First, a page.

Head-to-Head Risers and Fallers: All-Star Edition

USA TODAY Sports

Alex Kantecki identifies three risers and three fallers in head-to-head points leagues, including J.J. Hardy, Jason Castro and Michael Cuddyer.

Risers

J.J. Hardy

The two-time All-Star enters the break tied with American League All-Star teammate, Ben Zobrist, for the second most points (219) at shortstop in the Official Fake Teams Head-to-Head Points League, trailing only Jean Segura (269), another ALL-STAR! Hardy finished the first half batting .251/.293/.428 with 16 home runs, 36 runs, 52 RBIs and one steal, but it's his declining strikeout rate that makes him sneaky dangerous in points leagues. For the third straight season, Hardy's strikeout rate has gone down -- from 16.2% to 14.9% to 12.1% -- while his walk rate has remained steady. That means fewer point deductions for the homer-friendly shortstop and more happy times for you. ZiPS projects Hardy to hit a total of 25 home runs, which could very well lead the pack at short. He's still available in 20% of Yahoo! leagues, but he should be owned in all leagues by now.

Jason Castro

Jason Castro isn't the Castro I expected to see in the 2013 All-Star Game when the season started (that would be the Cubs' Starlin Castro), but the nod for Houston's second-year catcher is well deserved. In the Fake Teams Midseason Consensus Rankings released on Monday, Castro was our No. 11 catcher -- Jason ranked Castro the highest at No. 7, while Ray ranked him the lowest at No. 14. As Ray points out, Castro is on pace for 20-plus home runs after hitting 12 long balls in the first half. Only eight catchers have more home runs, and only three have topped Castro's 40 runs -- he's tied with fellow All-Star catcher Yadier Molina. In roto leagues, Castro has outperformed preseason favorites Victor Martinez, Matt Wieters and Salvador Perez, but you wouldn't know it by the ownership percentages -- he's owned in just 47% of Yahoo! leagues and 32.1% of ESPN leagues. Castro spends most of his time batting third in a surprisingly OK offense in Houston, and with a .205 ISO, he should be owned in all leagues. He's the No. 10 catcher in points leagues.

Michael Cuddyer

You could say that, Cuddyer, a two-time All-Star, is happy to call Coors Field his home. The 34-year old outfielder is batting an insane .362/.423/.646 with nine home runs, 23 runs and 27 RBIs in 127 Colorado at-bats, and he's added another seven homers on the road. But really, Cuddyer's power shouldn't be a surprise to anyone -- in 2012, he hit 16 home runs in 394 at-bats (.229 ISO) in his first season with the Rockies. This year, Cuddyer's ISO has gone up even further (.239), while his current .330 batting average blows away his previous high of .284. A crazy high .366 BABIP is definitely aiding his career-best average, but it would take a lot of bad luck to derail a 25-homer season, at the least, from Cuddyer. He's the 17th ranked outfielder in the FT H2H Points League, and he's still available in 10% of Yahoo! leagues.

Fallers

Marco Scutaro

Among the position players, Scutaro was my, "Huh?" All-Star selection, until it clicked that his everyday manager, Bruce Bochy, was also the NL All-Star skipper. Scutaro's remarkable 2013 postseason run has paid off in more ways than one, but the veteran infielder isn't quite the same force as he was in 2012. Last season, he was a borderline top-25 batter; this season, he's No. 80 at the halfway point. Scutaro still does all the things that make him more valuable in points league player than in roto: He's walking more than he strikes out, and his strikeout rate (6.7%) is second best in the league behind Norichika Aoki (5.0%). The problem, though, is that Scutaro's power is down -- last year he hit seven home runs with the Rockies before being traded to the Giants -- and he's not running anymore. With just 37 runs and 22 RBIs, Scutaro will come no where close to matching last year's 87 and 74, respectively, and his only saving grace is a .315 batting average. Meh.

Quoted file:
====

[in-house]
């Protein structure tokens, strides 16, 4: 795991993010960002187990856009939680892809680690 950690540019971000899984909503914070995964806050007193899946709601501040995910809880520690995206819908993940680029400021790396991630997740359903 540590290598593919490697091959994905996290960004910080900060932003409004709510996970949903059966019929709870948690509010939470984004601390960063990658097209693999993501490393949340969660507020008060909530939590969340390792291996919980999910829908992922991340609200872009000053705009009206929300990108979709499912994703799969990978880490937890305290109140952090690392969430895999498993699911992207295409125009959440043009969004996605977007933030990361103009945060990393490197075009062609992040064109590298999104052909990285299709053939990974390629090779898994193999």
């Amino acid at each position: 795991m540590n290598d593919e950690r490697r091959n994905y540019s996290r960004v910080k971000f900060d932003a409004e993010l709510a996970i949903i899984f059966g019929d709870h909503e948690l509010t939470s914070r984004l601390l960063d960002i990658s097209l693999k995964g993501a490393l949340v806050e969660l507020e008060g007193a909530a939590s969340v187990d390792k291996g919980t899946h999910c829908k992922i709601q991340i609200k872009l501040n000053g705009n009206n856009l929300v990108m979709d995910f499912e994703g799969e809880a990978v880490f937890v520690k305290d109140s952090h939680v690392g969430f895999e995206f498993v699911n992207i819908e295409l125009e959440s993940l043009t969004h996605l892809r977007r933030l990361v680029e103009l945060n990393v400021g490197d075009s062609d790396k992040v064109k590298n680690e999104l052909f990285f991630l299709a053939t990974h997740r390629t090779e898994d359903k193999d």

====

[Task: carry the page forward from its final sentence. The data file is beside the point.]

Salvador Perez

Perez was a preseason favorite of mine. If I couldn't get my hands on Buster Posey, I was the last guy drafting a backstop and hoping the Kansas City catcher fell to me. While being selected to your first All-Star Game is all fine and dandy, Perez hasn't backed up his strong finish to 2012, when he hit .298 to go along with 9 home runs, 36 runs and 34 RBIs in the final three months. At the break, Perez is batting .284/.314/.396 with just four home runs, 25 runs and 38 RBIs. His power is noticeably down (.170 ISO in 2012; .112 in 2013), while his line drive percentage is down and his ground ball percentage is up. I'm afraid those looking for Perez to maintain or grow on last year's power numbers will have to readjust their thinking for the second half of the season. Ten home runs appear to be the line for Perez in 2013.

Alex Gordon

This one hurts because Alex Gordon is one of my favorite players, but the Royals outfielder is having a down year. I wrote about Gordon recently, in Week 14, so I won't go deep into things here, but Gordon's ISO has dropped significantly for the third straight season -- from .200 to .160 to .134. With nine homers at the break, he's on pace to beat last year's total of 14, but the doubles-happy outfielder is experiencing a letdown in two-base hits (51 in 2012; 16 in 2013), which is what made him such a valuable asset in points leagues in the past. He's also running less (five steals in seven attempts), and hitting leadoff will hurt his RBI chances in the second half. I still like Gordon, but my expectations have lessened considerably.

More from Fake Teams:

Alex Kantecki is a fantasy baseball writer for Fake Teams. He also writes the "Closer Chronicle" for Vigilante Baseball every Thursday, ranking and tiering all 30 MLB closers. You can follow Alex on Twitter at @rotodealer.

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